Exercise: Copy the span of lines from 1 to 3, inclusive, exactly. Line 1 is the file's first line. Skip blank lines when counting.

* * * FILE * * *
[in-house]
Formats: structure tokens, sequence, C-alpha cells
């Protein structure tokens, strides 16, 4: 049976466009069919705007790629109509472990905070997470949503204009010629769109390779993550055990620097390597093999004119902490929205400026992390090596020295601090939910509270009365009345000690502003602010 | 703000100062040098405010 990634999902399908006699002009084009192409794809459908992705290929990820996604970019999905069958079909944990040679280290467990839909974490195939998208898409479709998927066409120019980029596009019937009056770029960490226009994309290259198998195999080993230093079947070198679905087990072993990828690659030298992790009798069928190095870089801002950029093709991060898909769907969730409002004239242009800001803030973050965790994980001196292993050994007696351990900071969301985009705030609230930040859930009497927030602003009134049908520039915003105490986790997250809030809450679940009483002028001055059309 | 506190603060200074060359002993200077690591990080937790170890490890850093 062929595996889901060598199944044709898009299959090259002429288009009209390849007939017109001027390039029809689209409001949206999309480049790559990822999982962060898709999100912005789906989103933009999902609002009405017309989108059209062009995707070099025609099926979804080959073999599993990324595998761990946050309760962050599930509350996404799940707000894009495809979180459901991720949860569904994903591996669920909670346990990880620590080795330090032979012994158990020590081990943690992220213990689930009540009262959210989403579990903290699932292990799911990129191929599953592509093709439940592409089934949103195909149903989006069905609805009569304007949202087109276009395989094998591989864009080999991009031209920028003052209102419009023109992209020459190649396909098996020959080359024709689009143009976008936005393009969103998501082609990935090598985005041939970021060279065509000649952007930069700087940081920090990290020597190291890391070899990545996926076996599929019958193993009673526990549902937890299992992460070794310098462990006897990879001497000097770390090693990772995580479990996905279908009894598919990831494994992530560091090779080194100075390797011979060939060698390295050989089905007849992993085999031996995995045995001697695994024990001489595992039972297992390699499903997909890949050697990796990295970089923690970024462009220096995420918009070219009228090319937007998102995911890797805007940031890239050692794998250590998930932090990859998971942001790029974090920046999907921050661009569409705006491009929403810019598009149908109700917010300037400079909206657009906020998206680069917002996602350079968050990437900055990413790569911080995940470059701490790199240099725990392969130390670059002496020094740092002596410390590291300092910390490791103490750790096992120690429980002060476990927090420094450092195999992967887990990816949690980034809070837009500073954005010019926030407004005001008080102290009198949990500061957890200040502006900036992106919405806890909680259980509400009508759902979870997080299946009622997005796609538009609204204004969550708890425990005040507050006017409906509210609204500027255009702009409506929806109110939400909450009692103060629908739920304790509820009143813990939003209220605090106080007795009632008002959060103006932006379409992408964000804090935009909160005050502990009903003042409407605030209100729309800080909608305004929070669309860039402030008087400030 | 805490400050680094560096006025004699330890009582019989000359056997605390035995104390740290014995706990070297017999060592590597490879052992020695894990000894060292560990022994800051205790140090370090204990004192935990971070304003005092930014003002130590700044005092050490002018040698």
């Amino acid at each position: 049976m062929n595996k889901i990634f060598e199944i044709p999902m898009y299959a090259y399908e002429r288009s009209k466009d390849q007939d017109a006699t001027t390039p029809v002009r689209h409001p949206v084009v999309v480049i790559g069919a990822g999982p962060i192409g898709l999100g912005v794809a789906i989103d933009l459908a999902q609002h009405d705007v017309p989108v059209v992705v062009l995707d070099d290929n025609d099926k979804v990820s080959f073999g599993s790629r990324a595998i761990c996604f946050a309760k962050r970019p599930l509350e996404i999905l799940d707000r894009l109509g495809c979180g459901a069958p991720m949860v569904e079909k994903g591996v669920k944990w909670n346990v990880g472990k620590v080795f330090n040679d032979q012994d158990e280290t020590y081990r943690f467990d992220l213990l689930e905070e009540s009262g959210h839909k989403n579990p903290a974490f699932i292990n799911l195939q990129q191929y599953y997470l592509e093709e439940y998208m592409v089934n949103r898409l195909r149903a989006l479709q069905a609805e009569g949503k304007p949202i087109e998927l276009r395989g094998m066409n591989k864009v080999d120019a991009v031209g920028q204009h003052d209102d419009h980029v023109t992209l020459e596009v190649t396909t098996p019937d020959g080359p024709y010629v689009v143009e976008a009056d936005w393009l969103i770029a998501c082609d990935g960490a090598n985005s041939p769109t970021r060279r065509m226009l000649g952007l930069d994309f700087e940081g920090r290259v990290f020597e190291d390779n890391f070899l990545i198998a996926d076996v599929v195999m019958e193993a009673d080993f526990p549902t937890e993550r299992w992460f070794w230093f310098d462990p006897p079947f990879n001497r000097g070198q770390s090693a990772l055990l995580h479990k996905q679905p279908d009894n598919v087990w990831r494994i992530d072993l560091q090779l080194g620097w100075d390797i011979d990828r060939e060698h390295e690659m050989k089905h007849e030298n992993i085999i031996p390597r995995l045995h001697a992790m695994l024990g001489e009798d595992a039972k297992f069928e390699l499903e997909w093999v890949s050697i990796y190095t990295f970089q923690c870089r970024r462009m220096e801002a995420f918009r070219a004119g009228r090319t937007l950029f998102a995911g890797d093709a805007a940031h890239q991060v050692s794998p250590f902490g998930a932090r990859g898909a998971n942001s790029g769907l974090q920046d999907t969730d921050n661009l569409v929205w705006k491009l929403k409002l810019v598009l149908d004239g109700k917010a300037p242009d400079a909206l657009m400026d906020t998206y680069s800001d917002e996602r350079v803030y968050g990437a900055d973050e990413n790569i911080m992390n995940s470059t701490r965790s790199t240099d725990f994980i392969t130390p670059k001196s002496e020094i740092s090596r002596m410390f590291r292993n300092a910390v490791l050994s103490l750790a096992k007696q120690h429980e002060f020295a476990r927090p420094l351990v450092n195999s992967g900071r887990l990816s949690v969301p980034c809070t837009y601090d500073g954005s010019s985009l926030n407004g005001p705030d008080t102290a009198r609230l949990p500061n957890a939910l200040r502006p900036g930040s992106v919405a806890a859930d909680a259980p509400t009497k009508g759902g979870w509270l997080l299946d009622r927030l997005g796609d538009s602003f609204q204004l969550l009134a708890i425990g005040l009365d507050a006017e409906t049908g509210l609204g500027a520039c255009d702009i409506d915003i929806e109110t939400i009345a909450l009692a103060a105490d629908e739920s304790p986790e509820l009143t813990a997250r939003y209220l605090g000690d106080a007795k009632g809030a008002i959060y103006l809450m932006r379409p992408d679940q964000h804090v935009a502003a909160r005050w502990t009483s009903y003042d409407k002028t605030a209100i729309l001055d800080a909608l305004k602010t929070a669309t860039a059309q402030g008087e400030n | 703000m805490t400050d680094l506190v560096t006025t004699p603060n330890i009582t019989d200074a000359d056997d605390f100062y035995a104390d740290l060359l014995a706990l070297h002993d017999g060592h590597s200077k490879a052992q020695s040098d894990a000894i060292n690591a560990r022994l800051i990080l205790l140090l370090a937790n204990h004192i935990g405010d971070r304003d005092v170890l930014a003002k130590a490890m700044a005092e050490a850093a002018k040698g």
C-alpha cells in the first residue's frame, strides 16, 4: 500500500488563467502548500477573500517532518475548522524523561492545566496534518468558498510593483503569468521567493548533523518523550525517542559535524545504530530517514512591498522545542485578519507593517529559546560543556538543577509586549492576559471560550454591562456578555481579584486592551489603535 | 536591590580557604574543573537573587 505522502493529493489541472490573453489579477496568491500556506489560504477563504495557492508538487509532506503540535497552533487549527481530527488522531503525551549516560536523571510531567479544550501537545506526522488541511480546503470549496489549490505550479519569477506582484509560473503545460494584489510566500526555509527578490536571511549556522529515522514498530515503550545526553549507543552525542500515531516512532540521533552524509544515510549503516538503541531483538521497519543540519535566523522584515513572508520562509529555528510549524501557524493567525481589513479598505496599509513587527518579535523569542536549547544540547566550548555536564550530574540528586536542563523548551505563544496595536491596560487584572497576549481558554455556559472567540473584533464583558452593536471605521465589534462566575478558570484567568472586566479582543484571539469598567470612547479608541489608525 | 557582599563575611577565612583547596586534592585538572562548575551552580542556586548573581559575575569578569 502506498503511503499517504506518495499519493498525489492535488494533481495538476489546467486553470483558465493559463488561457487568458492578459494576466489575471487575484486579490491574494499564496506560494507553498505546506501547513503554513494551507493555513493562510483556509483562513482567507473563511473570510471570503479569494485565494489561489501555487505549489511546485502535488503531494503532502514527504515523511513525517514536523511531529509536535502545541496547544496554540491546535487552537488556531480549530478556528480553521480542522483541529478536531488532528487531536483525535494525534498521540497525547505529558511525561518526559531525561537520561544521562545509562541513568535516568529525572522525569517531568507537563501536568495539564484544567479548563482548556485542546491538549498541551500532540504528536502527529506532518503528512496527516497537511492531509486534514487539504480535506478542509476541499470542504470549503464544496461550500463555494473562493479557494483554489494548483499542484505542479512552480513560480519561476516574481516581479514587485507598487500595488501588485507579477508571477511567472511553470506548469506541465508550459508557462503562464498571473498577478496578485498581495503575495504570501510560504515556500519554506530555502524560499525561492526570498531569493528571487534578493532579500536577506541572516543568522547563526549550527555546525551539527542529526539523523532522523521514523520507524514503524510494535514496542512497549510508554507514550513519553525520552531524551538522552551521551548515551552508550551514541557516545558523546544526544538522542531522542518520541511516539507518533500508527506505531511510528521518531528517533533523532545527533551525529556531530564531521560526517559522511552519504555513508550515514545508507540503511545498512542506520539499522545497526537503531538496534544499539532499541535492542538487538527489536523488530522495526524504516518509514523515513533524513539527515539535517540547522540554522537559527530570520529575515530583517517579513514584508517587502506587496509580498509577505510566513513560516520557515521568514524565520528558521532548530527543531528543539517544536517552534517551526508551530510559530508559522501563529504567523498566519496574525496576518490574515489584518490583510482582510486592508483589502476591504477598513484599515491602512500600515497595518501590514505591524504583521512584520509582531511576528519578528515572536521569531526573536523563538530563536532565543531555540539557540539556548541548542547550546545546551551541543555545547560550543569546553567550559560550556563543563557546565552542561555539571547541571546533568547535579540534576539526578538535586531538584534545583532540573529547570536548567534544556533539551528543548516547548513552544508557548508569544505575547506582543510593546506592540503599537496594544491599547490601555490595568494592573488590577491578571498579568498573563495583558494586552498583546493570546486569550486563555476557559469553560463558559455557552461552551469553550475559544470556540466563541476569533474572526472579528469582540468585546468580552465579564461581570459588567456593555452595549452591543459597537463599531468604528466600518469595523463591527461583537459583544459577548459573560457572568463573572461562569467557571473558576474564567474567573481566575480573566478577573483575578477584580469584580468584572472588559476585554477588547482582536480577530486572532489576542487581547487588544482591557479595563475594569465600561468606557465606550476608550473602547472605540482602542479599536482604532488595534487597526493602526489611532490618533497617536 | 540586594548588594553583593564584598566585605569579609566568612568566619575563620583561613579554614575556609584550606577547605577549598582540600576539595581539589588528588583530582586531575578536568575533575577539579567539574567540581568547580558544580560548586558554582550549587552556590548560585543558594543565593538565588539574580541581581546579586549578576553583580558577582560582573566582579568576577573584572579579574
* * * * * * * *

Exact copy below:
[in-house]
Formats: structure tokens, sequence, C-alpha cells
């Protein structure tokens, strides 16, 4: 049976466009069919705007790629109509472990905070997470949503204009010629769109390779993550055990620097390597093999004119902490929205400026992390090596020295601090939910509270009365009345000690502003602010 | 703000100062040098405010 990634999902399908006699002009084009192409794809459908992705290929990820996604970019999905069958079909944990040679280290467990839909974490195939998208898409479709998927066409120019980029596009019937009056770029960490226009994309290259198998195999080993230093079947070198679905087990072993990828690659030298992790009798069928190095870089801002950029093709991060898909769907969730409002004239242009800001803030973050965790994980001196292993050994007696351990900071969301985009705030609230930040859930009497927030602003009134049908520039915003105490986790997250809030809450679940009483002028001055059309 | 506190603060200074060359002993200077690591990080937790170890490890850093 062929595996889901060598199944044709898009299959090259002429288009009209390849007939017109001027390039029809689209409001949206999309480049790559990822999982962060898709999100912005789906989103933009999902609002009405017309989108059209062009995707070099025609099926979804080959073999599993990324595998761990946050309760962050599930509350996404799940707000894009495809979180459901991720949860569904994903591996669920909670346990990880620590080795330090032979012994158990020590081990943690992220213990689930009540009262959210989403579990903290699932292990799911990129191929599953592509093709439940592409089934949103195909149903989006069905609805009569304007949202087109276009395989094998591989864009080999991009031209920028003052209102419009023109992209020459190649396909098996020959080359024709689009143009976008936005393009969103998501082609990935090598985005041939970021060279065509000649952007930069700087940081920090990290020597190291890391070899990545996926076996599929019958193993009673526990549902937890299992992460070794310098462990006897990879001497000097770390090693990772995580479990996905279908009894598919990831494994992530560091090779080194100075390797011979060939060698390295050989089905007849992993085999031996995995045995001697695994024990001489595992039972297992390699499903997909890949050697990796990295970089923690970024462009220096995420918009070219009228090319937007998102995911890797805007940031890239050692794998250590998930932090990859998971942001790029974090920046999907921050661009569409705006491009929403810019598009149908109700917010300037400079909206657009906020998206680069917002996602350079968050990437900055990413790569911080995940470059701490790199240099725990392969130390670059002496020094740092002596410390590291300092910390490791103490750790096992120690429980002060476990927090420094450092195999992967887990990816949690980034809070837009500073954005010019926030407004005001008080102290009198949990500061957890200040502006900036992106919405806890909680259980509400009508759902979870997080299946009622997005796609538009609204204004969550708890425990005040507050006017409906509210609204500027255009702009409506929806109110939400909450009692103060629908739920304790509820009143813990939003209220605090106080007795009632008002959060103006932006379409992408964000804090935009909160005050502990009903003042409407605030209100729309800080909608305004929070669309860039402030008087400030 | 805490400050680094560096006025004699330890009582019989000359056997605390035995104390740290014995706990070297017999060592590597490879052992020695894990000894060292560990022994800051205790140090370090204990004192935990971070304003005092930014003002130590700044005092050490002018040698």